One of the most puzzling archaeological finds of the 20th century, the Phaestos Disc (also spelled Phaistos and Phaestus) is a disk of fired clay from the Minoan palace of Phaistos on the Greek island of Crete. The exact age of the disc is unknown but is thought to date to the middle or late late Minoan Bronze Age (2nd millennium BC).
The disc was discovered in the basement ruins of the Minoan palace temple of Phaestos, on the south coast of Crete in 1908. It is about 15 cm (5.9 in) in diameter and covered on both sides with a spiral of stamped symbols. Recognised as the earliest known printed inscription (a few millenia before the printing-press) its purpose and meaning, as well as its original place of manufacture are much disputed, making it one of the more interesting mysteries of archaeology.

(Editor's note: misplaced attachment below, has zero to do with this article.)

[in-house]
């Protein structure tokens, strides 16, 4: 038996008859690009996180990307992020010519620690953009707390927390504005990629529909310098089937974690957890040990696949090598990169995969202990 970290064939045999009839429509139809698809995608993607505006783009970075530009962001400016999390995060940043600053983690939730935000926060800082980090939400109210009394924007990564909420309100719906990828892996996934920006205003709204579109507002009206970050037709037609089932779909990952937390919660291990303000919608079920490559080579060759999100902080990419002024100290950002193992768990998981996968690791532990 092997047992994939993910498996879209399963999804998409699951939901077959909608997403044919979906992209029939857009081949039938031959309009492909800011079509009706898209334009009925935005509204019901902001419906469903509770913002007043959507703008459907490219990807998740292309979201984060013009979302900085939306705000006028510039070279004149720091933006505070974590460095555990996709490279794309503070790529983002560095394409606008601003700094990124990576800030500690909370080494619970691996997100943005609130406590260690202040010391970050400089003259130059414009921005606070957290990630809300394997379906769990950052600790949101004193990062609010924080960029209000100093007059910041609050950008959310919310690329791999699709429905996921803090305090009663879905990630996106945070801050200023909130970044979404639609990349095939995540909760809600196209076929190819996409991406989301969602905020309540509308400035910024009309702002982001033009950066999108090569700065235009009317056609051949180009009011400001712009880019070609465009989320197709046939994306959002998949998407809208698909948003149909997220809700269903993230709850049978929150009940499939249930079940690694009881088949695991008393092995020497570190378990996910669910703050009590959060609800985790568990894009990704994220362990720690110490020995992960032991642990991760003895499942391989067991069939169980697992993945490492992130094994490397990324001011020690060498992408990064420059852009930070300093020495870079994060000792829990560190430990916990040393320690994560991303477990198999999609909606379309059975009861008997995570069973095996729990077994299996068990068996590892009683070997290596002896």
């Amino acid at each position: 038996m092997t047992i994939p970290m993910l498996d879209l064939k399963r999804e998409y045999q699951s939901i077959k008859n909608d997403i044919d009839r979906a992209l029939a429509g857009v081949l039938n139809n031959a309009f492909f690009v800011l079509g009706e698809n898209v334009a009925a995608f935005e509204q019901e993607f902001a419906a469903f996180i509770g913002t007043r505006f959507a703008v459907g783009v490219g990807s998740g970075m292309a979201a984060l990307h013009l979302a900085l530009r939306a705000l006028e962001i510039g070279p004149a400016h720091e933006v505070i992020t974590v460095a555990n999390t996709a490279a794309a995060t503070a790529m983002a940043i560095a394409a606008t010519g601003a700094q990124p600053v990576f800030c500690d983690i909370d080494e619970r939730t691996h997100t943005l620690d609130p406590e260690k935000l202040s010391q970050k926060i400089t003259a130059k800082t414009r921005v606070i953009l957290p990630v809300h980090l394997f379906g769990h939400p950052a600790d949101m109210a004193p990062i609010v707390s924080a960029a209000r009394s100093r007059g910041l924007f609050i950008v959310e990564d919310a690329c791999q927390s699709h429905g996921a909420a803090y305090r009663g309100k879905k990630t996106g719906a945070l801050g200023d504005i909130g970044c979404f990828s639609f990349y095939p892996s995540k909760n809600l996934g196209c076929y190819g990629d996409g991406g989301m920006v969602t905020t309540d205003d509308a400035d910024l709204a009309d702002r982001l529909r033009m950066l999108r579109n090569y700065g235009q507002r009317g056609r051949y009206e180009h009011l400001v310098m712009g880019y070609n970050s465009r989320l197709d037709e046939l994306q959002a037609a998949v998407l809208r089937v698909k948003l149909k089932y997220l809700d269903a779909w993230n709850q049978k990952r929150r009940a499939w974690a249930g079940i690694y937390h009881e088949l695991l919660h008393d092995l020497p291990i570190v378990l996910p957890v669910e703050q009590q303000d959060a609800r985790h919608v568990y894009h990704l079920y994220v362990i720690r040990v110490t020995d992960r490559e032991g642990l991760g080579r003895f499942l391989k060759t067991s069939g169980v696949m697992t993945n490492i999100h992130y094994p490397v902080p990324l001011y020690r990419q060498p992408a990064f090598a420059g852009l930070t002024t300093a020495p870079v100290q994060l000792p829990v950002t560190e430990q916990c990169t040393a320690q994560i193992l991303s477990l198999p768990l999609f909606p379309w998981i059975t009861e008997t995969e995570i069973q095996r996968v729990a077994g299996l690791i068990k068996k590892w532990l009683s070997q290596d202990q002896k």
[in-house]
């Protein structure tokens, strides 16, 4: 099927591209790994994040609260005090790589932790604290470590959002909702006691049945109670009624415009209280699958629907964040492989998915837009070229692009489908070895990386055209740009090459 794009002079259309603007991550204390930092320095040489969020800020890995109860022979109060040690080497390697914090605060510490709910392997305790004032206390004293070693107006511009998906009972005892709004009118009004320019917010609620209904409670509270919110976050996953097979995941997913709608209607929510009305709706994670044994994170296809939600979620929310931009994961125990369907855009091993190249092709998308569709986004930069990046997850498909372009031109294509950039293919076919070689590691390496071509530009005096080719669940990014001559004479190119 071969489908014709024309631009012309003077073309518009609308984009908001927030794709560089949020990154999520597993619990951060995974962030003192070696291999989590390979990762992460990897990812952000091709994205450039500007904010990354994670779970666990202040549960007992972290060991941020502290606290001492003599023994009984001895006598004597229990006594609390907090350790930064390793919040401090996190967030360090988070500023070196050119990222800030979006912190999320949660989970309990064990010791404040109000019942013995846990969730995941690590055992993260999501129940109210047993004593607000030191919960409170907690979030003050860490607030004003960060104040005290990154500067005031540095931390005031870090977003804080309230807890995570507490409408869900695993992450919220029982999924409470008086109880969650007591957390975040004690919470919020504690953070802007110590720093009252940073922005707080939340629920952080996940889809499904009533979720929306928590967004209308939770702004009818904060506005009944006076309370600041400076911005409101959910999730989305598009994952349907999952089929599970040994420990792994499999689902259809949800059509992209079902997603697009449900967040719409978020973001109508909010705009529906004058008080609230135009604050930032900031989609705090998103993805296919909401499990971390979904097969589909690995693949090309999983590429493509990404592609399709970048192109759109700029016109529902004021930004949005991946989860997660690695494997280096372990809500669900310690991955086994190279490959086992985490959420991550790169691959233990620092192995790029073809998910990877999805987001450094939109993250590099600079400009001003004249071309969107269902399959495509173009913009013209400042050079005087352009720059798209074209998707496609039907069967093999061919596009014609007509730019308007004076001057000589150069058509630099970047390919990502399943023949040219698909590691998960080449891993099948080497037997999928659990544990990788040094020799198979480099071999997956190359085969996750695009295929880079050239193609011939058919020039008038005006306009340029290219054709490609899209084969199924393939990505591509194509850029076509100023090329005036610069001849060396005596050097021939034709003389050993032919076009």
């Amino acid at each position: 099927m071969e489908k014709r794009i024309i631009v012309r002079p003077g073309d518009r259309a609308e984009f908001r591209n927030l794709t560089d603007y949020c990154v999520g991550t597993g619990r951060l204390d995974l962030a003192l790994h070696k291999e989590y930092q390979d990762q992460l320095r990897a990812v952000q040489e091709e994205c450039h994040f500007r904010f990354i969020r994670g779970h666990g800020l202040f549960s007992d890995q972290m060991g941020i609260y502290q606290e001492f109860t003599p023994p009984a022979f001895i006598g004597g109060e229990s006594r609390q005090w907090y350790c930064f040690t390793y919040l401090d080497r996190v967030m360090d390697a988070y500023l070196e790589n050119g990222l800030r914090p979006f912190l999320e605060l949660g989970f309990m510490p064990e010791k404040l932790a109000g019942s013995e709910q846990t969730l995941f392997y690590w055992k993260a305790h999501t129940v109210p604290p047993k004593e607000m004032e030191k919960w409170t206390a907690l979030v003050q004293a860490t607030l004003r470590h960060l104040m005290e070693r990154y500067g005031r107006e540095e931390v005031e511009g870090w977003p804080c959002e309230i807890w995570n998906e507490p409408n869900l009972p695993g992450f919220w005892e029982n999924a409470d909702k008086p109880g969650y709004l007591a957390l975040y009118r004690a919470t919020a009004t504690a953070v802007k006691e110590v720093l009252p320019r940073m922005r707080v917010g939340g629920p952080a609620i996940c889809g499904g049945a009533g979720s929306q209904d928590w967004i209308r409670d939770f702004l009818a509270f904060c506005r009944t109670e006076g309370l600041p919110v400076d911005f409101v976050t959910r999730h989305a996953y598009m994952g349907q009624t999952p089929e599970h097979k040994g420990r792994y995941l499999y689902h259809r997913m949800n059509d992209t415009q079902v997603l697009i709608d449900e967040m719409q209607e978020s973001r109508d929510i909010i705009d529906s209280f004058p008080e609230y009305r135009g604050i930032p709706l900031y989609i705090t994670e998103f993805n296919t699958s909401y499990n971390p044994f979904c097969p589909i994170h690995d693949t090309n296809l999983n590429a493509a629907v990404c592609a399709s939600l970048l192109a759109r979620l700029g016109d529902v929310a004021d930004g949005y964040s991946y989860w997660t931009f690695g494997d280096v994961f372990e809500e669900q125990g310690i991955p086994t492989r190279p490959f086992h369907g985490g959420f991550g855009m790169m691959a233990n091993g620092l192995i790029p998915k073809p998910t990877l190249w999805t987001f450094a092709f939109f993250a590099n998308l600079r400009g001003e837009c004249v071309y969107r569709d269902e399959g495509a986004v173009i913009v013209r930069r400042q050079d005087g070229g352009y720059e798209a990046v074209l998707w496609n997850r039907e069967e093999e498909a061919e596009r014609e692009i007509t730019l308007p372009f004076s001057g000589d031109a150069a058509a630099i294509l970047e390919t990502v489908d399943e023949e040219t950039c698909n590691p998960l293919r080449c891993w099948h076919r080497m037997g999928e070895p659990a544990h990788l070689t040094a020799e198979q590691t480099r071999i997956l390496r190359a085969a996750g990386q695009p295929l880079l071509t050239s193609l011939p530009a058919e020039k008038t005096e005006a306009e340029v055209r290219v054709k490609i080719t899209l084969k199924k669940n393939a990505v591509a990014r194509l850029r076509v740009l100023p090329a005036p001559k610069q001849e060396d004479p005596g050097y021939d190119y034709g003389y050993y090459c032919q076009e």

Many attempts to decipher the disc have been made, to date there is no single accepted translation. Theories about the meaning of the disc range from calendar-wheel, temple prayer text, geometric theorem and even the possibility of an ancient board game.
The complete inscription on the disc constitutes 241 symbols, made up of 45 different symbols, 122 on one side and 119 on the reverse. The pictographs appear to have been made by pressing pre-formed stamps into clay, in a clockwise sequence spiralling towards the center. Many of the 45 different symboles represent easily identifiable every-day things, including human figures, fish, birds, insects, plants, a boat, a shield, a staff, etc. In addition to these, there is a small diagonal line that occurs underneath the final sign in a group a total of 18 times. The disk shows traces of corrections made by the scribe in several places. The 45 symbols were numbered by Arthur Evans (a British Archaeologist) from 01 to 45, this numbering has become the conventional reference used by most researchers.
The original Phaestos disc is currently on display at the archaeological museum of Heraklion, Crete.